In most cases a dealer will never see or hear of Provider Exchange Network, they will only know that their menu or DMS does electronic rating and contracting. According to PEN, other solutions that are based on a separate user interface have the additional challenges of data synchronization and getting dealers who are notoriously resistant to change to learn yet another new system. By working within the dealer software, PEN purports that the negative impact of change and the need for training is almost completely removed.
The F&I Express approach to integration is much like an ATM network. By consolidating as many providers as possible onto the “network”, a dealer group with dozens of stores in multiple states with perhaps seven different providers can easily serve up rates and e-contracts specific to each provider.
The network includes lender portals, menu software developers, third party admin systems, DMS, and or course, providers. In fact, according to F&I Express, the best data to rate a service contract comes from DMS. F&I Express can make that data available to a provider or admin system, let them rate the contract accurately, then supply the results back to the dealer in one easy-to-use website.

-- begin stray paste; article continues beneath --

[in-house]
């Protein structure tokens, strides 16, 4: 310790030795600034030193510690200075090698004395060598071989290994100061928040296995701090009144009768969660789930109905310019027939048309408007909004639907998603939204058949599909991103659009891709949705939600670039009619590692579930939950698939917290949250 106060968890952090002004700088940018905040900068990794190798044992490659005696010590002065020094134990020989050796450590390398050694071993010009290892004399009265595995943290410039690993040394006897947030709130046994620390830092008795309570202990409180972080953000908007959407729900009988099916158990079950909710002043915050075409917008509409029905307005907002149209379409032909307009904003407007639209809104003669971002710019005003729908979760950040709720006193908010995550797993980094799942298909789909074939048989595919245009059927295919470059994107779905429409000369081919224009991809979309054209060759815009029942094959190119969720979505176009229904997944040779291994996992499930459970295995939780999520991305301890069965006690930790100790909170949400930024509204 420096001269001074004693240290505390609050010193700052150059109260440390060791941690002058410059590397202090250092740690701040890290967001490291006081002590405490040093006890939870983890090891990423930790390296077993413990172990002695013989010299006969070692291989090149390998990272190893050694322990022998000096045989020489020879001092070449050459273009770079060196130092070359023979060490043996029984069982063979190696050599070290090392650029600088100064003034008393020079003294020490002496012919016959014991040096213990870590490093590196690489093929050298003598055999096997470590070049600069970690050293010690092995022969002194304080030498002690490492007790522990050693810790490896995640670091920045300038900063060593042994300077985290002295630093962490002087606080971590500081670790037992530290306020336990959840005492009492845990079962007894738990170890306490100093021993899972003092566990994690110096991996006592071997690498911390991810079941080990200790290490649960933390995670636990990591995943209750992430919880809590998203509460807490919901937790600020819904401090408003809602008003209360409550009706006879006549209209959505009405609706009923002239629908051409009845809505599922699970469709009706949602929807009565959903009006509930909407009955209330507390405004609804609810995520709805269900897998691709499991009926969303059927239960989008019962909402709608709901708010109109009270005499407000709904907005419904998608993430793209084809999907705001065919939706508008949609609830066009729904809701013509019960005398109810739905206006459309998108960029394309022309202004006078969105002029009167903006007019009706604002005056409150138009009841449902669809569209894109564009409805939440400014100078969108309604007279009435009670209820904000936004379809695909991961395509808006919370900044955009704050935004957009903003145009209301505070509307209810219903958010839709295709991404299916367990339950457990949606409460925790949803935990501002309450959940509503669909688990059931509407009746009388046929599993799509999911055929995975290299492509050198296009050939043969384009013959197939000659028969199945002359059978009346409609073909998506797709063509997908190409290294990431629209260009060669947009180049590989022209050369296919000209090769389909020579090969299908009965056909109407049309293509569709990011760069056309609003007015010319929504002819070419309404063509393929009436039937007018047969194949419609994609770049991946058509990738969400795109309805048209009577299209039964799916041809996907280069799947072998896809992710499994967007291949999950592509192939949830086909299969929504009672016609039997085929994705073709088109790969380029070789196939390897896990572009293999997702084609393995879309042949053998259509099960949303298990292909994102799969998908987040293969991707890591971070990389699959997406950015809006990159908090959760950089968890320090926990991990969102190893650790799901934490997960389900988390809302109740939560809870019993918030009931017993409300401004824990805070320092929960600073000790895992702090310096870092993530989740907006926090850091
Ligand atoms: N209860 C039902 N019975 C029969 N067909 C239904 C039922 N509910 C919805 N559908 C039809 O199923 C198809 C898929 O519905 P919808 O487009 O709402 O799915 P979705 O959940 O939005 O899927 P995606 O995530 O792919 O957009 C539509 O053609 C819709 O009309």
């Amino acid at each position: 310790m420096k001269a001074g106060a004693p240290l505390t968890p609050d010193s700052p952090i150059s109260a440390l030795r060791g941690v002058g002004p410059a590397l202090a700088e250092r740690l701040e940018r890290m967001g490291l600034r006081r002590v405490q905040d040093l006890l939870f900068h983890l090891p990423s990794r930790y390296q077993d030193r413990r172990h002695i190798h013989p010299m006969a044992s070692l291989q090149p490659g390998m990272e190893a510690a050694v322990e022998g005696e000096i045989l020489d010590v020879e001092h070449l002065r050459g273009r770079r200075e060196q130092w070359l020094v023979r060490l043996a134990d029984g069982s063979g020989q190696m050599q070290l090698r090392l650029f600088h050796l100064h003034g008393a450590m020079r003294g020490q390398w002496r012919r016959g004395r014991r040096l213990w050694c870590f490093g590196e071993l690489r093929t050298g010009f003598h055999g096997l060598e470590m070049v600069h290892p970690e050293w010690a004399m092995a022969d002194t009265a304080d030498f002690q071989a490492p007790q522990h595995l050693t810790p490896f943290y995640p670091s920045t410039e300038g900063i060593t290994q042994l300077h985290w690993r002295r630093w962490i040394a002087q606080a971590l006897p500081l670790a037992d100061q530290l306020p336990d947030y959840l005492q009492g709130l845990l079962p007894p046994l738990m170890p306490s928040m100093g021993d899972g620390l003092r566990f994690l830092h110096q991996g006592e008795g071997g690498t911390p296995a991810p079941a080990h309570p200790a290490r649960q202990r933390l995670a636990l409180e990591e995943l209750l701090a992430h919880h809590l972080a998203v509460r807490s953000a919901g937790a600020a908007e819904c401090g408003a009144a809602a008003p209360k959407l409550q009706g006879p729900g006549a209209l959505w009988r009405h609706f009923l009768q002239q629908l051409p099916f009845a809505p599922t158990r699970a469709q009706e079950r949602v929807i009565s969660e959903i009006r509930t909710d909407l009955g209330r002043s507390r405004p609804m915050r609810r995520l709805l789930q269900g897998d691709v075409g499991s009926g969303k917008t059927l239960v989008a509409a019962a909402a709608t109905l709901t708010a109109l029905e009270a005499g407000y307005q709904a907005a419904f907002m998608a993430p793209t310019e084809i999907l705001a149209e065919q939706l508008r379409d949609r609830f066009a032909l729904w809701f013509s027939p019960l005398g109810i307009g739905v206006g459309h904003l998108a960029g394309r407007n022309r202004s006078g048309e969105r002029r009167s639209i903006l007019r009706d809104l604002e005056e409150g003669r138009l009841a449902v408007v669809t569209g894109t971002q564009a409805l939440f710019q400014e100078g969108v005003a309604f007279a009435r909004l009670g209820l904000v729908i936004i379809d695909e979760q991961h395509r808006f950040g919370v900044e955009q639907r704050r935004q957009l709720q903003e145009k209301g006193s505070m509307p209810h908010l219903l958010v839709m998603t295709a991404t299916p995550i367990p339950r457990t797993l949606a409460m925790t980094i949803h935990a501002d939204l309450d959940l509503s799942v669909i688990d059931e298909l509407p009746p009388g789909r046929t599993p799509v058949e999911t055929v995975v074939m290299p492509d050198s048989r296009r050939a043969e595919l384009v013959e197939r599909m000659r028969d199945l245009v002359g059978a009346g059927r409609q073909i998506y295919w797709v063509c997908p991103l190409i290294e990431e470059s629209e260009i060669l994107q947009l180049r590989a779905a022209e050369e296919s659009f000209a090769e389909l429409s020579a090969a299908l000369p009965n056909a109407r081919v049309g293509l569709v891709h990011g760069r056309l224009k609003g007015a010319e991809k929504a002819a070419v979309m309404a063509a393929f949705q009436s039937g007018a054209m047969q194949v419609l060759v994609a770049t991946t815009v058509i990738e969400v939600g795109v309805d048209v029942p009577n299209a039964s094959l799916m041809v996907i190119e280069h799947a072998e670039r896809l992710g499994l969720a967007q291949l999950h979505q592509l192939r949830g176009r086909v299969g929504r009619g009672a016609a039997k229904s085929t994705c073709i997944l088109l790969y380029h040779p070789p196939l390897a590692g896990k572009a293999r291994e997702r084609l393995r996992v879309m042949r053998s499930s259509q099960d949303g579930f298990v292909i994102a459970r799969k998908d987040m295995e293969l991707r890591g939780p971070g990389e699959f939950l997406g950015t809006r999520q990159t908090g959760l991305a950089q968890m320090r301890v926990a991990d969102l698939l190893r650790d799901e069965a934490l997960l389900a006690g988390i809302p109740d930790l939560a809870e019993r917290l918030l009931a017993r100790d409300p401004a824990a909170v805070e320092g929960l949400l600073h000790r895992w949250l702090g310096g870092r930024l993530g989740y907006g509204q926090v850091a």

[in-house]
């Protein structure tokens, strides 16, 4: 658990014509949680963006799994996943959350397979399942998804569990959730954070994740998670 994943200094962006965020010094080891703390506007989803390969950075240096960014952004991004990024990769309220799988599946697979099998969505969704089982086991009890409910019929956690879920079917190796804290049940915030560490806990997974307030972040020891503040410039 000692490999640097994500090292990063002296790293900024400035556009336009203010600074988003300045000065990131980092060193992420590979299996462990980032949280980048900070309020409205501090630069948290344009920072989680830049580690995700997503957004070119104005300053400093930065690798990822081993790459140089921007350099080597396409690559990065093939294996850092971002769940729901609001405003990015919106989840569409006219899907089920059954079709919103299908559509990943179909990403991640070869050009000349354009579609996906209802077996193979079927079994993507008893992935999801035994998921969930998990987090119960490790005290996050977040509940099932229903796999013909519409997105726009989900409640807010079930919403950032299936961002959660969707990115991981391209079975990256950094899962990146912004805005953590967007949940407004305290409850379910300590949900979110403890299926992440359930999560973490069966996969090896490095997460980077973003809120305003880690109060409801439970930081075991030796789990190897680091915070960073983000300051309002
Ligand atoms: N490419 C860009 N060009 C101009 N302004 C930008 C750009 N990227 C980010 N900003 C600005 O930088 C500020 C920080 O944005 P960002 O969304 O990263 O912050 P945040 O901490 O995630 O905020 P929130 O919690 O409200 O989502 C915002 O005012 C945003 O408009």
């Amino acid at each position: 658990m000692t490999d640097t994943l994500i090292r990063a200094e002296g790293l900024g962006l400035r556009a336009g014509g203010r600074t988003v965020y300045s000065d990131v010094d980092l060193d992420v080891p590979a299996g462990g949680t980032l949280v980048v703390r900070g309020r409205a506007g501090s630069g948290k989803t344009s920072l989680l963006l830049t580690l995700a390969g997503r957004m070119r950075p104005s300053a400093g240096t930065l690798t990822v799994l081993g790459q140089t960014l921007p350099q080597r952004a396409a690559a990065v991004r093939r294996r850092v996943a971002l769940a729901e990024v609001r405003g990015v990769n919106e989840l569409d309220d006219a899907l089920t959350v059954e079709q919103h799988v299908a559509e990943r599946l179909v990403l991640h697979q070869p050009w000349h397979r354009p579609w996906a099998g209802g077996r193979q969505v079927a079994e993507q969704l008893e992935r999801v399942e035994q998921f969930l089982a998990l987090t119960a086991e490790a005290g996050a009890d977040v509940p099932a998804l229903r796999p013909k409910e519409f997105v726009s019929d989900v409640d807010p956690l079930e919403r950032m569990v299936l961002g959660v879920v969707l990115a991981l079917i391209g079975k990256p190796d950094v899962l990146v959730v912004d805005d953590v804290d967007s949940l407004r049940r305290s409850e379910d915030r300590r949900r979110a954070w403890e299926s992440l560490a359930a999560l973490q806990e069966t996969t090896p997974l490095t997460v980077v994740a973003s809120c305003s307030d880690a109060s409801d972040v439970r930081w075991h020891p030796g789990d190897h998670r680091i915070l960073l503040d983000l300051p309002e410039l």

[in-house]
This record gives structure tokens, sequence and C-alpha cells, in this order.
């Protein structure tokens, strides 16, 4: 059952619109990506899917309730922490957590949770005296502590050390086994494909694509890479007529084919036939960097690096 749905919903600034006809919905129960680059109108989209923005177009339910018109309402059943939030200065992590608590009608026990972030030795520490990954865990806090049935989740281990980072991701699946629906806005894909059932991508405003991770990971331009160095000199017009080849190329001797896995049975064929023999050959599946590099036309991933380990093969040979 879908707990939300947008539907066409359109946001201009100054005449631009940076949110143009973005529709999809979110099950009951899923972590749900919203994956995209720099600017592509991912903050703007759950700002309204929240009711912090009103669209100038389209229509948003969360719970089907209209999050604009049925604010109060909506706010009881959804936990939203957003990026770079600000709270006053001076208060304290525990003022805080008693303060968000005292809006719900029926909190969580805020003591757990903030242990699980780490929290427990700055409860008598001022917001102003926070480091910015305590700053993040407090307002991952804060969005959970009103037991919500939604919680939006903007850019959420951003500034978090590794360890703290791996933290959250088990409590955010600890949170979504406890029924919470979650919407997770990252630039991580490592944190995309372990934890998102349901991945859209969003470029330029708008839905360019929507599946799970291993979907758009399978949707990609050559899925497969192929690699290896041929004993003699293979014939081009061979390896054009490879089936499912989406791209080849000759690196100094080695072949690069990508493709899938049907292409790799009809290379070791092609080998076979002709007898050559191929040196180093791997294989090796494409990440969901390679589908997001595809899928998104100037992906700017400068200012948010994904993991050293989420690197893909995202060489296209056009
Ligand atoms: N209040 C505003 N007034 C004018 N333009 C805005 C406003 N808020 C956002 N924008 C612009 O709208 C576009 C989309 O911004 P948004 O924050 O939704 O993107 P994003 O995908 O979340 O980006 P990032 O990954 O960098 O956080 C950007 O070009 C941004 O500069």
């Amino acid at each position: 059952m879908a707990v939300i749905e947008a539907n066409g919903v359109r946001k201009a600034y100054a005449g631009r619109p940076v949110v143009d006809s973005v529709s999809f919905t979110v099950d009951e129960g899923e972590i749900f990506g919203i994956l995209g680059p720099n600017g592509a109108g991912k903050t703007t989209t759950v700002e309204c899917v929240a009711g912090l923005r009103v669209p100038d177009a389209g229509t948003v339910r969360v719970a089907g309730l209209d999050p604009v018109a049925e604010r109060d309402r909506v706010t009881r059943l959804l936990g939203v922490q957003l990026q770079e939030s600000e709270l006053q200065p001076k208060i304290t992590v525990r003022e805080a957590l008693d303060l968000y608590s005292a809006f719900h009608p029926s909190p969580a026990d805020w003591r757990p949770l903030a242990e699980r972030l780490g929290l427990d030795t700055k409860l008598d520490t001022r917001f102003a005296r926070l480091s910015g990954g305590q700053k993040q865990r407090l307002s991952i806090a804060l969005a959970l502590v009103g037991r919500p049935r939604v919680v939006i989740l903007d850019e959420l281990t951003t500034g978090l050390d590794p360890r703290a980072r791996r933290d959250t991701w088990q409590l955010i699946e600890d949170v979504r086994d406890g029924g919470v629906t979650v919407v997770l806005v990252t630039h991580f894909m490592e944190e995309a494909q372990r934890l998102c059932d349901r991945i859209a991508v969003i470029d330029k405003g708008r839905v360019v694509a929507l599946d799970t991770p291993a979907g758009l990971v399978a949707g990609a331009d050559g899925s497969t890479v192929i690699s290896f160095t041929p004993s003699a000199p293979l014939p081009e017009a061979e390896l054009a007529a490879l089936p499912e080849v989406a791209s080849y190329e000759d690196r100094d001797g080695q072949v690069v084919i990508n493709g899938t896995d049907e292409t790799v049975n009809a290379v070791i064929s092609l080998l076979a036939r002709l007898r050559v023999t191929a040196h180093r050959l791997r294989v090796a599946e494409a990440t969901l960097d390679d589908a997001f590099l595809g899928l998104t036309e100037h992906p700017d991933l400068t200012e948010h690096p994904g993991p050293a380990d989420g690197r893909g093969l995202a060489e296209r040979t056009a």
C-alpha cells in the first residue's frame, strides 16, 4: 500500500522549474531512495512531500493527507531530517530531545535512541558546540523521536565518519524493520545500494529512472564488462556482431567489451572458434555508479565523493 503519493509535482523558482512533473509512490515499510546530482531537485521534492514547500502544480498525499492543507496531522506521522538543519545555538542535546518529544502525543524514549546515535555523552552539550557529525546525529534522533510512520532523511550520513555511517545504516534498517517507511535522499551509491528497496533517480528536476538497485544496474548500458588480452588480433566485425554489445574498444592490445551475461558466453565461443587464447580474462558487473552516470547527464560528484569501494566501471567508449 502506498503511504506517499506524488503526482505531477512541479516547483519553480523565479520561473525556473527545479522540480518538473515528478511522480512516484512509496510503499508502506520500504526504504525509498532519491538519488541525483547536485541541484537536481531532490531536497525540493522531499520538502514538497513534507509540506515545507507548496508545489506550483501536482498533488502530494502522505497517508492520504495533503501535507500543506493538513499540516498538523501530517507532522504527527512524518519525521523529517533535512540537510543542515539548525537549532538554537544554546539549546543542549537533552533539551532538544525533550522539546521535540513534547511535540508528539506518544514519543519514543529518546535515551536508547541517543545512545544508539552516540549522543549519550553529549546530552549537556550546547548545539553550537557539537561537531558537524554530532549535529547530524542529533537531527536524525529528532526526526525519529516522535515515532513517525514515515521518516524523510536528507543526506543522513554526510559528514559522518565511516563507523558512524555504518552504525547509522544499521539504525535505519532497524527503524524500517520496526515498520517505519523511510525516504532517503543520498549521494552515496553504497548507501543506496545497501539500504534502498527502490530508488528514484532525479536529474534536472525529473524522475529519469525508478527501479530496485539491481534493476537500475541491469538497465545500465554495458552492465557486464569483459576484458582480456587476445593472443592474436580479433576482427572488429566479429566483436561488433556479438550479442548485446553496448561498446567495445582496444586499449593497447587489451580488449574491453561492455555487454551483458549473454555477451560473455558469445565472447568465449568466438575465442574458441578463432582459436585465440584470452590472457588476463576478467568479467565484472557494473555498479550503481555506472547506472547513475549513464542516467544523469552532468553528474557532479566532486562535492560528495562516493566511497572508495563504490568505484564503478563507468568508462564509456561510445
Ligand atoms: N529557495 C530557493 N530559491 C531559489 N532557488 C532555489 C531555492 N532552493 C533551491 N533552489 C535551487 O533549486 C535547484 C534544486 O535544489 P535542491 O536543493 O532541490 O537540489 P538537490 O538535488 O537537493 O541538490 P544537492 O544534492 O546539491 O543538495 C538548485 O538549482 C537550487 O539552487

F&I Express’s main focus is on facilitating the e-contracting aspect of a transaction, but is not limited in any way by how the signature is captured or in what form, if any, the provider will accept an electronic contract. The system accommodates printing a contract for a wet ink signature, placing a signature on a contract with signature pads, or even a newly developed iPad signature capture capability where the consumer signs with their finger.
DealerTrack can support web services for e-rating, e-contracting and e-remittance directly to or from providers and third parties, or they can host the rates and contracts internally. Providers are currently utilizing the network via all of these methods. DealerTrack is also open to other means of “connecting” based on the provider or software developer’s system and needs. This gives providers the capacity to configure a solution with some or all of DealerTrack’s services.